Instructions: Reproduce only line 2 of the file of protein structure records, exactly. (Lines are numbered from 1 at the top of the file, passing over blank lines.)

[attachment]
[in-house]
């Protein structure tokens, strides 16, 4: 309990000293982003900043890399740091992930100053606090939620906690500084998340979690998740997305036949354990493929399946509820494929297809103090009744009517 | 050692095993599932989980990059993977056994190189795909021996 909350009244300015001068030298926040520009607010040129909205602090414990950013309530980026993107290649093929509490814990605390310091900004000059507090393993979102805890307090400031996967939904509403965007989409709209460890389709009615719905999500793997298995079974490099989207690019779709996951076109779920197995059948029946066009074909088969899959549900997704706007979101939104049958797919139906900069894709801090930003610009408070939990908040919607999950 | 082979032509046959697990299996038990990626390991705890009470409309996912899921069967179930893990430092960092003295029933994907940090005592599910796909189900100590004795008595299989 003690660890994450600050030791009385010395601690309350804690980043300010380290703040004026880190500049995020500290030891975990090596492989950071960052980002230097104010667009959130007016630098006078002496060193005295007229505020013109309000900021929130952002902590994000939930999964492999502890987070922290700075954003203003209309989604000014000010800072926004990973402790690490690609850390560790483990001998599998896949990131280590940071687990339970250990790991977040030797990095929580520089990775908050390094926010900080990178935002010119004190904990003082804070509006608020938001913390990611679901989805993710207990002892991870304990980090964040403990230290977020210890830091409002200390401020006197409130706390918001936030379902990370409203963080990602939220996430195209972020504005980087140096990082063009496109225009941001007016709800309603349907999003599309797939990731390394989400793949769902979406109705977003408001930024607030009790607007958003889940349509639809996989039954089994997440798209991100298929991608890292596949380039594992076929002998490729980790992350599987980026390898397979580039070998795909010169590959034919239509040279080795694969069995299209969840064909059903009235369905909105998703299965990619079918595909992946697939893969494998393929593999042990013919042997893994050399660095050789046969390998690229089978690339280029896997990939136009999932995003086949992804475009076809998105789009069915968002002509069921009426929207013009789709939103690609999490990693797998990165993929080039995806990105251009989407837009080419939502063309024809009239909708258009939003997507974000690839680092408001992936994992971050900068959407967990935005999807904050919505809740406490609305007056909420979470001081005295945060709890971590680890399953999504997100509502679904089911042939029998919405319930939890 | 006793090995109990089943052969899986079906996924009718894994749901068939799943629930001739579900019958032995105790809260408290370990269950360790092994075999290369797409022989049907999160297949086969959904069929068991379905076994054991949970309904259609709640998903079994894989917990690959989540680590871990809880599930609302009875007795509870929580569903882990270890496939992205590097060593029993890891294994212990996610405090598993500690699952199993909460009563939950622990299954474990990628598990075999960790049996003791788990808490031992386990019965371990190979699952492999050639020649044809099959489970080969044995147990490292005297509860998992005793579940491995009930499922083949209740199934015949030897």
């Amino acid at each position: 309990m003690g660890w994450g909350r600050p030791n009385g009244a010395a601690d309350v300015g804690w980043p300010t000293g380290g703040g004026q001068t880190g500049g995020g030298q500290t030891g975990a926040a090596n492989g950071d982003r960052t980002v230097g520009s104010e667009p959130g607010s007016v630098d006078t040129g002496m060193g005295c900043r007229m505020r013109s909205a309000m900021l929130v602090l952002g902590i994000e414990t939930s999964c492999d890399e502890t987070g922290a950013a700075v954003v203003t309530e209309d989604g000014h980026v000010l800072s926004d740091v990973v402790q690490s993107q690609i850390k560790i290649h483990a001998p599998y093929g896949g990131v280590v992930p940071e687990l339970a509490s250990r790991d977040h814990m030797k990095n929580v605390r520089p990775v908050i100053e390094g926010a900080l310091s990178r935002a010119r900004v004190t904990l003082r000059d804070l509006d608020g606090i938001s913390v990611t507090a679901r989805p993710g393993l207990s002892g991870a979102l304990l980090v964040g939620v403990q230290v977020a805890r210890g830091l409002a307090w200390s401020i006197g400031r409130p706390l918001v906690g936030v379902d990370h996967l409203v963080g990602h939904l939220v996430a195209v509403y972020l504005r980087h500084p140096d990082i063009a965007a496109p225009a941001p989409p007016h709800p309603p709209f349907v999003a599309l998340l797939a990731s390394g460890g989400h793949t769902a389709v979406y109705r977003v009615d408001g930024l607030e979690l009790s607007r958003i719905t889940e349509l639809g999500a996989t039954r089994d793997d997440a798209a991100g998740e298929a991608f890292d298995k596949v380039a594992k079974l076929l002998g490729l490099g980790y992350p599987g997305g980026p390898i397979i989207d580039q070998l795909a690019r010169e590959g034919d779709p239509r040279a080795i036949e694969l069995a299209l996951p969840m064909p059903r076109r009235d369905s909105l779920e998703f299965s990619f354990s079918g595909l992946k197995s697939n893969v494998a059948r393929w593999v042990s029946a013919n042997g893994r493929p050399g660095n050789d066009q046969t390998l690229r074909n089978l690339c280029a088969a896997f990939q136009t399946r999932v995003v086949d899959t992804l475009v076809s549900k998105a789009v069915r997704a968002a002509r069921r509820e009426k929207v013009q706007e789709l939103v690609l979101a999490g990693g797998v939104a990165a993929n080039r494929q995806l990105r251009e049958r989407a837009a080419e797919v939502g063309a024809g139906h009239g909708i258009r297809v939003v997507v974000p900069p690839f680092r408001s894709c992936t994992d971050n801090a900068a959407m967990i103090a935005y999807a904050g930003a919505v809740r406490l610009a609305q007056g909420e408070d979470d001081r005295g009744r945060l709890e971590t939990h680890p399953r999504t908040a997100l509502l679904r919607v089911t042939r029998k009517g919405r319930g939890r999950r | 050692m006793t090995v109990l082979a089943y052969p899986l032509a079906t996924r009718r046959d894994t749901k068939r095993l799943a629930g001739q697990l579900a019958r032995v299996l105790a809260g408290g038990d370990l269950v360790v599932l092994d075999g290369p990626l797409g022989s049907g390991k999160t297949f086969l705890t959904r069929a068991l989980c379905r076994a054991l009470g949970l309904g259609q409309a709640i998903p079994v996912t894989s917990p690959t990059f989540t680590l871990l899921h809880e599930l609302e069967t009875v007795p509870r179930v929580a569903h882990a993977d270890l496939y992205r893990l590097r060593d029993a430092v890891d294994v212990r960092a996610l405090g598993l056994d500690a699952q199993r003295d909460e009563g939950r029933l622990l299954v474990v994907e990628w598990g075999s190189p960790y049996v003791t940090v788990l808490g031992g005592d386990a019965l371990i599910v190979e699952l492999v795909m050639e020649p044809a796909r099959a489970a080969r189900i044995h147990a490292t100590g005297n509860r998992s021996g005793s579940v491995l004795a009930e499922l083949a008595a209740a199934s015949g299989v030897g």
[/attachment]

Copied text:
């Protein structure tokens, strides 16, 4: 309990000293982003900043890399740091992930100053606090939620906690500084998340979690998740997305036949354990493929399946509820494929297809103090009744009517 | 050692095993599932989980990059993977056994190189795909021996 909350009244300015001068030298926040520009607010040129909205602090414990950013309530980026993107290649093929509490814990605390310091900004000059507090393993979102805890307090400031996967939904509403965007989409709209460890389709009615719905999500793997298995079974490099989207690019779709996951076109779920197995059948029946066009074909088969899959549900997704706007979101939104049958797919139906900069894709801090930003610009408070939990908040919607999950 | 082979032509046959697990299996038990990626390991705890009470409309996912899921069967179930893990430092960092003295029933994907940090005592599910796909189900100590004795008595299989 003690660890994450600050030791009385010395601690309350804690980043300010380290703040004026880190500049995020500290030891975990090596492989950071960052980002230097104010667009959130007016630098006078002496060193005295007229505020013109309000900021929130952002902590994000939930999964492999502890987070922290700075954003203003209309989604000014000010800072926004990973402790690490690609850390560790483990001998599998896949990131280590940071687990339970250990790991977040030797990095929580520089990775908050390094926010900080990178935002010119004190904990003082804070509006608020938001913390990611679901989805993710207990002892991870304990980090964040403990230290977020210890830091409002200390401020006197409130706390918001936030379902990370409203963080990602939220996430195209972020504005980087140096990082063009496109225009941001007016709800309603349907999003599309797939990731390394989400793949769902979406109705977003408001930024607030009790607007958003889940349509639809996989039954089994997440798209991100298929991608890292596949380039594992076929002998490729980790992350599987980026390898397979580039070998795909010169590959034919239509040279080795694969069995299209969840064909059903009235369905909105998703299965990619079918595909992946697939893969494998393929593999042990013919042997893994050399660095050789046969390998690229089978690339280029896997990939136009999932995003086949992804475009076809998105789009069915968002002509069921009426929207013009789709939103690609999490990693797998990165993929080039995806990105251009989407837009080419939502063309024809009239909708258009939003997507974000690839680092408001992936994992971050900068959407967990935005999807904050919505809740406490609305007056909420979470001081005295945060709890971590680890399953999504997100509502679904089911042939029998919405319930939890 | 006793090995109990089943052969899986079906996924009718894994749901068939799943629930001739579900019958032995105790809260408290370990269950360790092994075999290369797409022989049907999160297949086969959904069929068991379905076994054991949970309904259609709640998903079994894989917990690959989540680590871990809880599930609302009875007795509870929580569903882990270890496939992205590097060593029993890891294994212990996610405090598993500690699952199993909460009563939950622990299954474990990628598990075999960790049996003791788990808490031992386990019965371990190979699952492999050639020649044809099959489970080969044995147990490292005297509860998992005793579940491995009930499922083949209740199934015949030897």